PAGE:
Tuesday, November 6, 2012

Something Stinky, Part 2: Recycling Rates

This is a companion post to the questions I raised a few days ago about the trash portion of League City's waste contract. 

At the bottom of that post, I noted that, on October 31, 2012, I'd measured a recycling participation rate of just 43% of single-family households in my informal "study area".  This rate is potentially concerning from a financial perspective because it's so low. 

Here's where the analysis gets particularly frustrating because the information needed to properly assess this type of program is often either intensely politicized and/or is not publicly available in an accessible format.  The net result in this case is that I have far more questions than answers, but the questions are worth asking because, again, millions of taxpayer dollars are at stake

First of all, I note for the record that I am a huge, huge proponent of recycling - providing that the program is financially optimized to the point where it's in the best interest of the taxpayers who are footing the bill for it.  I'm one of those extremely rare homeowners who took the initiative to create my own superior recycling rolly cart...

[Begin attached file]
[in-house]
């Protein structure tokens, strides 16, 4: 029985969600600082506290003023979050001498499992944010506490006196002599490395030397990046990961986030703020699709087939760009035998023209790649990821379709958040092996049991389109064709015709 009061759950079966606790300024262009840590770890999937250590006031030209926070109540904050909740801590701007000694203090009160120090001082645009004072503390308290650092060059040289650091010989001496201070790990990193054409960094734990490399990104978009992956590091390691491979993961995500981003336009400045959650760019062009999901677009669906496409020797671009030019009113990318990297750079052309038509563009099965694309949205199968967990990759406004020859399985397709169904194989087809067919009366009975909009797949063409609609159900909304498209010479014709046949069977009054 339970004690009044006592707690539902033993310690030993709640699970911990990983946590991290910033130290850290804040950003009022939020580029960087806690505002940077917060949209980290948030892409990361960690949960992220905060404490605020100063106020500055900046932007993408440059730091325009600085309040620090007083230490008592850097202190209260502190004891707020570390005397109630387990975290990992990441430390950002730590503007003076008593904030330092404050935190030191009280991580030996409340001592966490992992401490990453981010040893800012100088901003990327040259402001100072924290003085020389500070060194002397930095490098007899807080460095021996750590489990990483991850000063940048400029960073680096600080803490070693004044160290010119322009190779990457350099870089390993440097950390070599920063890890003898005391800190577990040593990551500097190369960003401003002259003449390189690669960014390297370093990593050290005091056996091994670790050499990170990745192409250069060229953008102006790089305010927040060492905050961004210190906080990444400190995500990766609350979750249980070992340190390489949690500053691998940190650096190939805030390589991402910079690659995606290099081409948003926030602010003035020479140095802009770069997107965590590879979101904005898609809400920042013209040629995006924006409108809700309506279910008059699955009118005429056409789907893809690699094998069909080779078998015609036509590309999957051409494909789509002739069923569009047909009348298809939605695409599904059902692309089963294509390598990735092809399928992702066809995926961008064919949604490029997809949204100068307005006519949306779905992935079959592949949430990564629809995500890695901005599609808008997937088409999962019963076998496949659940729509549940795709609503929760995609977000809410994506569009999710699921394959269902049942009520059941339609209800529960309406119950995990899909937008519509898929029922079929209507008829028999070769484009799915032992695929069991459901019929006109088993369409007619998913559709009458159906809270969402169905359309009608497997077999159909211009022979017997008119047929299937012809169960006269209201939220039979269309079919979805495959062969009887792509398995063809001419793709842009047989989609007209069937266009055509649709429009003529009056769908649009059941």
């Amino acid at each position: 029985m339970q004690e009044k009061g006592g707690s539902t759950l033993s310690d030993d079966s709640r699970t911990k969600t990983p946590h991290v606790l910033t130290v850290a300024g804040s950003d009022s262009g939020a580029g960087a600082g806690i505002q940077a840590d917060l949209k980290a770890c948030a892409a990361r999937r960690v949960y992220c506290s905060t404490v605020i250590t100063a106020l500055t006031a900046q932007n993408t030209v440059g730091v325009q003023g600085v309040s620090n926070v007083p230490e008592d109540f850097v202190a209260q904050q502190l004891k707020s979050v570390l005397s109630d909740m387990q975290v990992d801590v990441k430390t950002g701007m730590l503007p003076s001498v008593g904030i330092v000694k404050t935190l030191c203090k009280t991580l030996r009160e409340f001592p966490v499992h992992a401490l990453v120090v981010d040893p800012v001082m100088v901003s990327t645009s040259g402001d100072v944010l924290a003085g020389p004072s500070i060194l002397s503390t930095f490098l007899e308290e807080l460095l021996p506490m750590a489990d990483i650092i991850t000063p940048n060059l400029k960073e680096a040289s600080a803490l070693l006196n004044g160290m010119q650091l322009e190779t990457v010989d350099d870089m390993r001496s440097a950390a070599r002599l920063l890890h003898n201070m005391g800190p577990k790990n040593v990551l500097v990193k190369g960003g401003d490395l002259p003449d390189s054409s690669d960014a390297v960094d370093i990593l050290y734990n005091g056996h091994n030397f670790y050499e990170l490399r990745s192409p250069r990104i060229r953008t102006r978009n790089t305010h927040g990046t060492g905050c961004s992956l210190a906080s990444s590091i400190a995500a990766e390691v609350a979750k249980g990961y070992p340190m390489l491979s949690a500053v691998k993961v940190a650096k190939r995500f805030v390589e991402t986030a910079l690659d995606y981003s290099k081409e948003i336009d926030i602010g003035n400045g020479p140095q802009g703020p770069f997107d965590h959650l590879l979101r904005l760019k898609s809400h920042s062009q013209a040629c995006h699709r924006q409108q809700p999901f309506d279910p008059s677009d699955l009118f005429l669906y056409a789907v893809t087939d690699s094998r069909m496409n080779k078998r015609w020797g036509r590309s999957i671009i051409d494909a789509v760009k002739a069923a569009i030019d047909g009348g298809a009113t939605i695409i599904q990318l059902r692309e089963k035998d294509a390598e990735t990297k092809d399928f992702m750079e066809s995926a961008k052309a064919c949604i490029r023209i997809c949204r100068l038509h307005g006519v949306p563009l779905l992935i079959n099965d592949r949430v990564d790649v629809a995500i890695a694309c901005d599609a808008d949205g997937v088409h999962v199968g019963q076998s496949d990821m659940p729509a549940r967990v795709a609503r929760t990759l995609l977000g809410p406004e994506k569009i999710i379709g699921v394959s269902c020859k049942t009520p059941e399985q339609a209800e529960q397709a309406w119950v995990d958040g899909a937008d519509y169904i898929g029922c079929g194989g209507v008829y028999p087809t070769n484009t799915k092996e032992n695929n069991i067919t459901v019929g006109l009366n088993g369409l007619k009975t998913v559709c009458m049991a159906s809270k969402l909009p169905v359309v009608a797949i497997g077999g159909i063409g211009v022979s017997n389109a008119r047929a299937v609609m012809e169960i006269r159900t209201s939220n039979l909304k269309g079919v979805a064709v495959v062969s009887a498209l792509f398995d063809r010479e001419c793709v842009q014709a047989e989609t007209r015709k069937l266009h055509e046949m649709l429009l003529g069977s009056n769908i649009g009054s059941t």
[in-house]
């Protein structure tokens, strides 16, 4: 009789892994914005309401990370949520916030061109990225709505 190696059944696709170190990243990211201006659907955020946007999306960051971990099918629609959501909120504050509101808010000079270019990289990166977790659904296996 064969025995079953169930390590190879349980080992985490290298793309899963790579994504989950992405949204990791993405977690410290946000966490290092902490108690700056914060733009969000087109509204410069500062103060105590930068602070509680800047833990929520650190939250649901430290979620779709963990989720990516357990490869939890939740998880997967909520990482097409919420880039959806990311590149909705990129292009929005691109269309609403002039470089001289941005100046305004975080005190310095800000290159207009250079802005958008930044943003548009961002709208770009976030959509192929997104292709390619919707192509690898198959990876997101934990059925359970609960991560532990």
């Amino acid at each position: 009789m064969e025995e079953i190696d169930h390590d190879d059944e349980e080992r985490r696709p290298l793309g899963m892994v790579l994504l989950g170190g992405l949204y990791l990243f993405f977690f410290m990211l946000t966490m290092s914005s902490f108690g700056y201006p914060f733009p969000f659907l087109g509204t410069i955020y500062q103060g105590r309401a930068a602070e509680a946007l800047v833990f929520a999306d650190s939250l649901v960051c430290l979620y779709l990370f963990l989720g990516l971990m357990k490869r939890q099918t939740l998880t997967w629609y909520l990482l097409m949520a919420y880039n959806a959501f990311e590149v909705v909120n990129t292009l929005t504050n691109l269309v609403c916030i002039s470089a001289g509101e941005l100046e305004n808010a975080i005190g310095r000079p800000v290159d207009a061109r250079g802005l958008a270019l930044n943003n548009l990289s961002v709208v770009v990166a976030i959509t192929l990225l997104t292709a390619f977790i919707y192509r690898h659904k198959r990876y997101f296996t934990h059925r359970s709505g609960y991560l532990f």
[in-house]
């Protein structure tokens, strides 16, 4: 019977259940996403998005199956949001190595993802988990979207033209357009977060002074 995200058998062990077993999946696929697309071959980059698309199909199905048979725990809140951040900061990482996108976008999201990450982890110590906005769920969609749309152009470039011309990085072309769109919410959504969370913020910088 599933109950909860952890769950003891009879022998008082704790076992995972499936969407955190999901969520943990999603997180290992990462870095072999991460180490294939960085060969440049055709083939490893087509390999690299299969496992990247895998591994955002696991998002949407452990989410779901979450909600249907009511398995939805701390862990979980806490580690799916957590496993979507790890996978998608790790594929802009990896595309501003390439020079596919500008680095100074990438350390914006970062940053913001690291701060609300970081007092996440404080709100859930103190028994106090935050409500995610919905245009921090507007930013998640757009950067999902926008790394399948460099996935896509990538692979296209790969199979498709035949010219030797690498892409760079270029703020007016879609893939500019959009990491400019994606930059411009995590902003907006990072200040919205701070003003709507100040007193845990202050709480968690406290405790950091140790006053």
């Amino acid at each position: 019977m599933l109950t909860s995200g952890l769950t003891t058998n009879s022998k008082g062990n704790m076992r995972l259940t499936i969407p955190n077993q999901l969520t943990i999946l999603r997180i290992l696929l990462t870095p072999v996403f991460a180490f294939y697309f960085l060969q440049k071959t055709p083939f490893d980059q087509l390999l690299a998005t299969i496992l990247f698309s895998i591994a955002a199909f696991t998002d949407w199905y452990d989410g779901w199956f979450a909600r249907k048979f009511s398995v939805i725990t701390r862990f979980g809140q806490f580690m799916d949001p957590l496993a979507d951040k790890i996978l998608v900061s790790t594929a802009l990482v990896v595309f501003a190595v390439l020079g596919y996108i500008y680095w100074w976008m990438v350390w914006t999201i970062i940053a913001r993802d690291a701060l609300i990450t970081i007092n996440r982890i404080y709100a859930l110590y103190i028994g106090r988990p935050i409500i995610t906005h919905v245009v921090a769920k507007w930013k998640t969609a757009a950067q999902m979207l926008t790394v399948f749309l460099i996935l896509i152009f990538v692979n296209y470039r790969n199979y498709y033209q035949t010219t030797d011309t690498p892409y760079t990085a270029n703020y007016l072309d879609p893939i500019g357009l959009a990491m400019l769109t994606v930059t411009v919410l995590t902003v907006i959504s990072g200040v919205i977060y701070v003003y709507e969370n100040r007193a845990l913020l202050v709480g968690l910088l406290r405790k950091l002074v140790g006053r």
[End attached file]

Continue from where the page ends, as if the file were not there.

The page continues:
Ain't she just a beauty??  Cost me six whole dollars for the spray paint to convert this regular trash rolly into an Ameriwaste-colored recyler.  This kind of container holds a lot more volume than the bins that Ameriwaste distributed, and it's also much easier to move around because it has wheels.  Photo from this post.
...and I would never dream of throwing perfectly good compostable yard trimmings or food waste in the regular trash - that's just an insensible waste of a valuable resource.
Photo from this post of just a few months ago, where I showed how simple the home composting process really is.  Not only can home composting keep a surprisingly large amount of organic matter out of landfills, the equivalent high-quality landscaping soil amendments that it replaces would otherwise cost about twelve bucks a bag by today's prices.  Talk about win-win-win: drag less waste to the curb, less waste ends up in landfill, more money in your pocket by virtue of costs avoided. 
Here's where the "not publicly available" and "intensely politicized" informational factors enter into the equation, though. 

My knowledge of municipal recycling challenges is partly predicated on what I learned as a previous homeowner in the Pineloch community of Clear Lake.  Pineloch was one of Houston's pilot program subdivisions for recycling several years ago.  At that time, we received information directly from Pineloch CAI (the homeowners association), but it was mostly in the form of paper circulars, which are no longer in my possession, unfortunately.  If I still had them, I could use them as concrete references for this post, but instead I must rely on memory.   

But here is what I do remember from those circulars and associated public discussions